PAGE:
Sunday, December 11, 2011

"The Harsh Reality" of Pink (?)


I am a devotee of many of my breast cancer "colleagues" blogs. Fabulous, courageous, funny, warm, honest women whom I have never met personally. But who have provided me with a window to share my journey; as well as varying perspectives to color and inform my own path.

In viewing a link to another post  via "Desiderdata" today, I came across a hauntingly beautiful and profound black and white retrospective, lovingly documented by a husband, of his wife's breast cancer journey.

It is a must-see: I set it to "slide-show" and was so captivated I found myself on the fourth loop before I could tear myself away. And then I found myself emotionally staggered. This is not Pink.This is the reality

It is not necessarily the battle with cancer that we (the collective "we") are fighting. Rather it is the battle with the treatment. If the cancer doesn't kill "us" the treatment most certainly will.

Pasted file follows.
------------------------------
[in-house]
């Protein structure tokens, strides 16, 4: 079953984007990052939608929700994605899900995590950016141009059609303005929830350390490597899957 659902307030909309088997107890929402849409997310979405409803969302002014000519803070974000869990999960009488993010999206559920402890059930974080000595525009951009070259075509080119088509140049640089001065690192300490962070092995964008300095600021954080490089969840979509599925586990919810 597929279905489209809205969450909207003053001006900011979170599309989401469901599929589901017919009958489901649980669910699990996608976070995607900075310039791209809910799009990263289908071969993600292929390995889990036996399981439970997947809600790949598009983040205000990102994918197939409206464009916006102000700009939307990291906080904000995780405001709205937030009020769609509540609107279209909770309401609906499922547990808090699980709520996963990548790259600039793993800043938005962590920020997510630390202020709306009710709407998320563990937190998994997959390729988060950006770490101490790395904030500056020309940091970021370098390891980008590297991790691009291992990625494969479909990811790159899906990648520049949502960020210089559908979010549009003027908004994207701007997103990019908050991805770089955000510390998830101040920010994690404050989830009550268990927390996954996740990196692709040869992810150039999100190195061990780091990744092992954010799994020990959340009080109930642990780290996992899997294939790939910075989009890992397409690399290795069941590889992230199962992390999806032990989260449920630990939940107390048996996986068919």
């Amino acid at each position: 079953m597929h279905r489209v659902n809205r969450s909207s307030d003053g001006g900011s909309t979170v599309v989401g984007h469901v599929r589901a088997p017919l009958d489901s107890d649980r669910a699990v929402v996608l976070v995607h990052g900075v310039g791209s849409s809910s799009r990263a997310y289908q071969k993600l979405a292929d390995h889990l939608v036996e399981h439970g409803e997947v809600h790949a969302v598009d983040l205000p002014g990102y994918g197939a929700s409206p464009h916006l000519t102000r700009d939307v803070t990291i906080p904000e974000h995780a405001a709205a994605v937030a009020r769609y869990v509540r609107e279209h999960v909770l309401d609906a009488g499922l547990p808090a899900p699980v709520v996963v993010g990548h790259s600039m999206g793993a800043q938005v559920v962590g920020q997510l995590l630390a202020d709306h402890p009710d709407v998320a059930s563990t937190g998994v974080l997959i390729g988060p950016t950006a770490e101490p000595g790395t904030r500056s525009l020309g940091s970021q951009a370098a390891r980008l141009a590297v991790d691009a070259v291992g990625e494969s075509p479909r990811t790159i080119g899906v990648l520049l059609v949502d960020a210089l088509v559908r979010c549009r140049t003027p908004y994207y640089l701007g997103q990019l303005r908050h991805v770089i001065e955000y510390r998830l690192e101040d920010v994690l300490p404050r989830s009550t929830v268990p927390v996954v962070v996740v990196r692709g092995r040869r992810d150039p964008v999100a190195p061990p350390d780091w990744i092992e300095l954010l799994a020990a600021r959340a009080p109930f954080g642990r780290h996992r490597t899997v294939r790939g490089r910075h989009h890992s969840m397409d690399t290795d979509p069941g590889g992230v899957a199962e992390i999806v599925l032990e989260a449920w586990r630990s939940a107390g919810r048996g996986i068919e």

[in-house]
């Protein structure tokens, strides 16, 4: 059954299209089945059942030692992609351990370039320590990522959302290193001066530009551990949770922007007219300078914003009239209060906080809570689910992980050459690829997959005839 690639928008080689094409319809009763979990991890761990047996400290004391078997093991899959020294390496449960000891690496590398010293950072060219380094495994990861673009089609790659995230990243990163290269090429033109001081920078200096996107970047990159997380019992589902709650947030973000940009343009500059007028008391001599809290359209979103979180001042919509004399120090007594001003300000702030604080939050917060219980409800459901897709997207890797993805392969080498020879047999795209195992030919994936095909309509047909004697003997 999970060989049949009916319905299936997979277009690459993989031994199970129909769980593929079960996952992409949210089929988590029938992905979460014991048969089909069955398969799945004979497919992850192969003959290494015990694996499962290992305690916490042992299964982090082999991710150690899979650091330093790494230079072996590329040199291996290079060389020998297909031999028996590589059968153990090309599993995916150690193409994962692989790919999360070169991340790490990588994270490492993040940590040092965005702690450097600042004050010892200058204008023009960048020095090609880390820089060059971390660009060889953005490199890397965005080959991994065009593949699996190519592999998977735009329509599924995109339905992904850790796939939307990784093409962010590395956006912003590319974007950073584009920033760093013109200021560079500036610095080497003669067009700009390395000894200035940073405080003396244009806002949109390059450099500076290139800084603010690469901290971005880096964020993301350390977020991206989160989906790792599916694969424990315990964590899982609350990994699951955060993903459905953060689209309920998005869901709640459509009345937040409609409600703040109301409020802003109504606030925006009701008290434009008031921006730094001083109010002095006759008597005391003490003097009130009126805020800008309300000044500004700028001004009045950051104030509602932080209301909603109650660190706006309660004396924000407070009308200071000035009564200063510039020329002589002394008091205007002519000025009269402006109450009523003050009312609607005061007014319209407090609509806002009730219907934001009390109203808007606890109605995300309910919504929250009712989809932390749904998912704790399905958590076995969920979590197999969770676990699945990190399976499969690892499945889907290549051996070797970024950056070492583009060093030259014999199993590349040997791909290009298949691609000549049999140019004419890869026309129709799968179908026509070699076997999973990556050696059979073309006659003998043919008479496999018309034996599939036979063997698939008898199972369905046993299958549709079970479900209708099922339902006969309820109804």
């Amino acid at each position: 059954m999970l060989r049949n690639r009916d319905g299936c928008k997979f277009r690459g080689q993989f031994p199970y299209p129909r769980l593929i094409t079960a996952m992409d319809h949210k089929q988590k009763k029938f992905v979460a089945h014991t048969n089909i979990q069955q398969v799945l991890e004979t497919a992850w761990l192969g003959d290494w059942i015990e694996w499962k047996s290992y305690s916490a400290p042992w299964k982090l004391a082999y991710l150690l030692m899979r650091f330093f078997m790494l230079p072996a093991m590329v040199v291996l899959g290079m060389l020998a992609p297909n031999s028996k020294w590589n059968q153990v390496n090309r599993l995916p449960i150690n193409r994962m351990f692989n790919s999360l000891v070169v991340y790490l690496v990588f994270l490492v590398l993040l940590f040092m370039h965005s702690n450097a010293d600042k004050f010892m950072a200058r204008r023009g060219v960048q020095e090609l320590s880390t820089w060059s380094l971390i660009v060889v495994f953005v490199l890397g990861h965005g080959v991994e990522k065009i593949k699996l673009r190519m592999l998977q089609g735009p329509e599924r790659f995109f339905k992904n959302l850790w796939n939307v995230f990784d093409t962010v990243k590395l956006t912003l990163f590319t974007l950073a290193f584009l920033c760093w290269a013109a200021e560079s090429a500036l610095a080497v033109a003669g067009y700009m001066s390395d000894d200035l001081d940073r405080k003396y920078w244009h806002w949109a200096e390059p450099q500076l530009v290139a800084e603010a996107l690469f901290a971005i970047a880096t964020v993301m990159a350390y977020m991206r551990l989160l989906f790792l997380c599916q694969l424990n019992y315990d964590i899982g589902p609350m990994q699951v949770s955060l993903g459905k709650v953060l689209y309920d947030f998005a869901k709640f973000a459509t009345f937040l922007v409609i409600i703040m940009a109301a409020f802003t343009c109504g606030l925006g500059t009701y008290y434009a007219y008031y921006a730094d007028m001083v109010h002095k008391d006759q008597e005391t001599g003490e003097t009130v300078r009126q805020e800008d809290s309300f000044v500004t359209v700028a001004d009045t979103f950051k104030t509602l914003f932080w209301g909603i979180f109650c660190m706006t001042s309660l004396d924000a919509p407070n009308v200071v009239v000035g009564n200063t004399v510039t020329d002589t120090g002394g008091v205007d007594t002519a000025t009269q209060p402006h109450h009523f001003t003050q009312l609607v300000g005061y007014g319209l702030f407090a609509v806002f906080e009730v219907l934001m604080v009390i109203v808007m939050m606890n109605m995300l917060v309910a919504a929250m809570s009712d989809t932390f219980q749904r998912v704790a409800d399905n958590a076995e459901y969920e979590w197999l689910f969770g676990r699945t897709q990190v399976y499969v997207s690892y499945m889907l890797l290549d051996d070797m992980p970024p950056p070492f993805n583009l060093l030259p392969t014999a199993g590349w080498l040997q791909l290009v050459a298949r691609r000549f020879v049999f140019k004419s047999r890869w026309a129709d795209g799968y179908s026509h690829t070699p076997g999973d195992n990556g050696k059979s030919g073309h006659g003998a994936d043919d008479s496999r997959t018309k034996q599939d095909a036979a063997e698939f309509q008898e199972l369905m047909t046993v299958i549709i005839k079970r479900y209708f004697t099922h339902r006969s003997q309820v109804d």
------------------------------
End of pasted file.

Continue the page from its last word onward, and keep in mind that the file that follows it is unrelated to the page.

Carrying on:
I knew this. But somehow the harsh reality of this obvious fact hit me in the chest today - literally. Treatment has been the most contentious battle-front, for me, since my BC-Day -- July 8, 2009.

It is not the dying of cancer that gives me night terrors. It is the living as a cancer patient that sends me physiologically reeling.

Friday, December 9, 2011

Institute of Medicine ... "Pinkwashed"?

According to the IOM Report released on December 7, 2011 (see link below), "[m]ore than 230,000 new cases of breast cancer are expected to be diagnosed in the United States in 2011." As such, the following summary by BCAction is significant on a number of levels. For me personally, it amplifies the frustration that I contend with in not knowing / understanding the hows and whys I sit here today with metastatic breast cancer - as I, like so many women have no identifiable risk factors. No "life-style" risk factors what-so-ever; and at the initial stages of my diagnosis over 2 years ago, I went through genetic testing (I needed to know for my 3 children) just to confirm that my DNA was not predisposed. Nothing.

Generally, what is currently not going on at the SABCS, informs me that either the medical community is -- at best, still stymied (by the breast cancer industry, maybe?) or at worst, not genuinely interested, in making any real head way in proactively identifying and addressing the true environmental causes for the increase in incidences of breast cancer - especially in developed countries.